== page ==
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Drug trials

Diabetes drug researcher admits drug trials are unethical and dangerous

Monday, October 25, 2010 by: David Gutierrez, staff writer
Tags: drug trials, diabetes, health news

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(NaturalNews) A drug researcher who presided over the trial that first raised concerns over the diabetes blockbuster Avandia has warned that further tests of the drug's safety would be unethical.

In 2009, David Juurlink of Sunnybrook Health Sciences Center in Toronto was the lead author of a study that compared rates of heart failure and death among older diabetics taking Avandia (known generically as rosiglitazone) and those taking Actos (pioglitazone), another drug in the same family. That study found that patients taking Avandia were 30 percent more likely to suffer heart failure or death.

Now Juurlink has joined with Sidney Wolfe, director of health research for Public Citizen, to call for the cancellation of another planned Avandia-Actos comparison study, known as the Thiazolidinedione Intervention in Vitamin D Evaluation (TIDE) trial.

The TIDE trial is to be performed by Avandia manufacturer GlaxoSmithKline at the behest of the FDA, which in 2007 ordered the company to conduct further safety studies of the drug. The FDA's order came after it required the company to put a "black box" warning on the drug's packaging about the risk of heart attack and heart failure.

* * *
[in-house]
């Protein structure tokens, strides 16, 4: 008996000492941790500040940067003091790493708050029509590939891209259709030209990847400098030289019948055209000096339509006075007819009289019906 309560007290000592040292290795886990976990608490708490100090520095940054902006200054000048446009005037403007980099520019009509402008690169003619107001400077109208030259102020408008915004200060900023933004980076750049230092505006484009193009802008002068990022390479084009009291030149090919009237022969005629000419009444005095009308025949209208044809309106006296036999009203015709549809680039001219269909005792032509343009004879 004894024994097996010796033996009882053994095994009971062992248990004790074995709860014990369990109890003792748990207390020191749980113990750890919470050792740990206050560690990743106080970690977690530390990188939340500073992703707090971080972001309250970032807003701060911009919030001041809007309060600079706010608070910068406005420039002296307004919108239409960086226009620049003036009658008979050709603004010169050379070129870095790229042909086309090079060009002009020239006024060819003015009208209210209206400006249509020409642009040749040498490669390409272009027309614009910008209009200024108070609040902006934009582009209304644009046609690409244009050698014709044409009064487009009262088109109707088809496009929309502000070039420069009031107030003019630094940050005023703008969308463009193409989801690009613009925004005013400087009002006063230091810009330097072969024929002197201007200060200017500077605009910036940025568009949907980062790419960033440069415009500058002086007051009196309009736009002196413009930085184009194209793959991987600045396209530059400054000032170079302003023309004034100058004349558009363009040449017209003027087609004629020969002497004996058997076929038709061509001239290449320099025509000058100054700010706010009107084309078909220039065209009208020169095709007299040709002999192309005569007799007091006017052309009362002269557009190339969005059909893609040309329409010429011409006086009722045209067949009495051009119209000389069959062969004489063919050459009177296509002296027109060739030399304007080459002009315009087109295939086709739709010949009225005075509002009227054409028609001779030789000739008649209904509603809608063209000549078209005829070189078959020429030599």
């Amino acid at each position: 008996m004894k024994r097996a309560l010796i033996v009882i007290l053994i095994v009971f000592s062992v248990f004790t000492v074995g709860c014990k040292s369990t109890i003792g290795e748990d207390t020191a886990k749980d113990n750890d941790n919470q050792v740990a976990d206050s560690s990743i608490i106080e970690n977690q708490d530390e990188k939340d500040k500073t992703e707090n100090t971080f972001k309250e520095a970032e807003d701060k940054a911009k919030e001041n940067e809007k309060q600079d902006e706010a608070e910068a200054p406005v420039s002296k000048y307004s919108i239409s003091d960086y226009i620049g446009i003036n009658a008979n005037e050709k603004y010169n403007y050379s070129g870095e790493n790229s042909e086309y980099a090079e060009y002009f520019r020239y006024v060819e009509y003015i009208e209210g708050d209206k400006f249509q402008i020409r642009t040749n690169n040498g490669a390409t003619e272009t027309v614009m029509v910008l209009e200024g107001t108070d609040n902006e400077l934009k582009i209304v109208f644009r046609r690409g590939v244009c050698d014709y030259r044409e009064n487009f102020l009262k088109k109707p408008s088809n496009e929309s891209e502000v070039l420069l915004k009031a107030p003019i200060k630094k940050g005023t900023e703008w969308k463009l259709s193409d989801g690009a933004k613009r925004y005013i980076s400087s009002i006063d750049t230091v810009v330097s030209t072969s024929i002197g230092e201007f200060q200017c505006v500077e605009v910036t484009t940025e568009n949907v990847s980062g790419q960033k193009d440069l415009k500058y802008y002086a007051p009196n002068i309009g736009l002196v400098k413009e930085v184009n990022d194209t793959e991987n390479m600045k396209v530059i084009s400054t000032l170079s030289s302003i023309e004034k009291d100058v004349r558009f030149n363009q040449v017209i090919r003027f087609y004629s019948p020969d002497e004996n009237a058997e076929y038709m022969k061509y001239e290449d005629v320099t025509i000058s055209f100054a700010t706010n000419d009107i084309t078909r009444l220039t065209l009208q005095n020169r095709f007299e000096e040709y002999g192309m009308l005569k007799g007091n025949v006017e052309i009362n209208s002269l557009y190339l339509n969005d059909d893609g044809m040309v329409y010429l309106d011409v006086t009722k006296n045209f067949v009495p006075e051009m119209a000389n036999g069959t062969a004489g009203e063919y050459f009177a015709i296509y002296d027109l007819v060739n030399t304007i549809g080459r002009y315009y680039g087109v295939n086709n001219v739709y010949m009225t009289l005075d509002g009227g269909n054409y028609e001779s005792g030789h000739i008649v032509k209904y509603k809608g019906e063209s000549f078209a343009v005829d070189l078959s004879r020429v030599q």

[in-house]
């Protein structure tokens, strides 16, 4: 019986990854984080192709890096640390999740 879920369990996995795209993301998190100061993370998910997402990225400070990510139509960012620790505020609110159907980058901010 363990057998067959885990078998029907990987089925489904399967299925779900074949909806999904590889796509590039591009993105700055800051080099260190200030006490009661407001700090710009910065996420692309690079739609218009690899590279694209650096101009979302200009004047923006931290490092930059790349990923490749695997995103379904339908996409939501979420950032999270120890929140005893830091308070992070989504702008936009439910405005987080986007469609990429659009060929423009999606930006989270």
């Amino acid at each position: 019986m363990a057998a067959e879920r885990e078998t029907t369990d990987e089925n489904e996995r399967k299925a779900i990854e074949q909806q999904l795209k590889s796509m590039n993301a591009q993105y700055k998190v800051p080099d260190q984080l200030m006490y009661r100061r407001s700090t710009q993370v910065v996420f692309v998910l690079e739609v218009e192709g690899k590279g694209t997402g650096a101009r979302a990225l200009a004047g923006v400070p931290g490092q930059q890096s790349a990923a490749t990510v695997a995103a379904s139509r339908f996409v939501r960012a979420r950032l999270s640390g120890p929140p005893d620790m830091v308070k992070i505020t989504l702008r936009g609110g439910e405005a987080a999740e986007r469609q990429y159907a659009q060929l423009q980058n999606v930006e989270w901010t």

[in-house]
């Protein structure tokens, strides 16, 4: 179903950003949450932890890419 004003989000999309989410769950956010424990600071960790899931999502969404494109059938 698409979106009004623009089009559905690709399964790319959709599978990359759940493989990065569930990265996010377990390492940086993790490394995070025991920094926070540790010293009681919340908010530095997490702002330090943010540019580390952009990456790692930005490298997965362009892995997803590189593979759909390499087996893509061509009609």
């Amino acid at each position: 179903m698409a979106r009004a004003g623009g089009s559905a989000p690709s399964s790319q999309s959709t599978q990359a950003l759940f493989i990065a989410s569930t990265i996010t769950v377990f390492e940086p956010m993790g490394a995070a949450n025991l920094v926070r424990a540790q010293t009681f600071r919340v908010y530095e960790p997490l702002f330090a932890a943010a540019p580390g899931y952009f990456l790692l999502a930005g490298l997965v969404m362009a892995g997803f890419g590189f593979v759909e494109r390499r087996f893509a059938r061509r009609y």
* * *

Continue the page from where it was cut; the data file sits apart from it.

The strong results of the 2009 study make any further comparison unethical, Juurlink and Wolfe have warned. The TIDE trial would expose "thousands of high-risk patients with diabetes to a drug with an unfavorable safety profile and clinical advantage over its comparator," they wrote in an open letter to the FDA.

The TIDE study is due to be carried out in 14 different countries, including Third World countries such as Chile, India, Latvia, Mexico and Pakistan.

"[The] price of definitive proof" that Avandia is unsafe, "will almost certainly be measured in the lives of study subjects who have been incompletely informed about the risks and benefits of participation," Wolfe and Juurlink wrote.

All drugs in the thiazolidinedione class, including Actos and Avandia, have also been linked to increased risk of anemia, edema, macular edema, bony fractures and acute liver injury.

Sources for this story include: http://latimesblogs.latimes.com/booster_shot....
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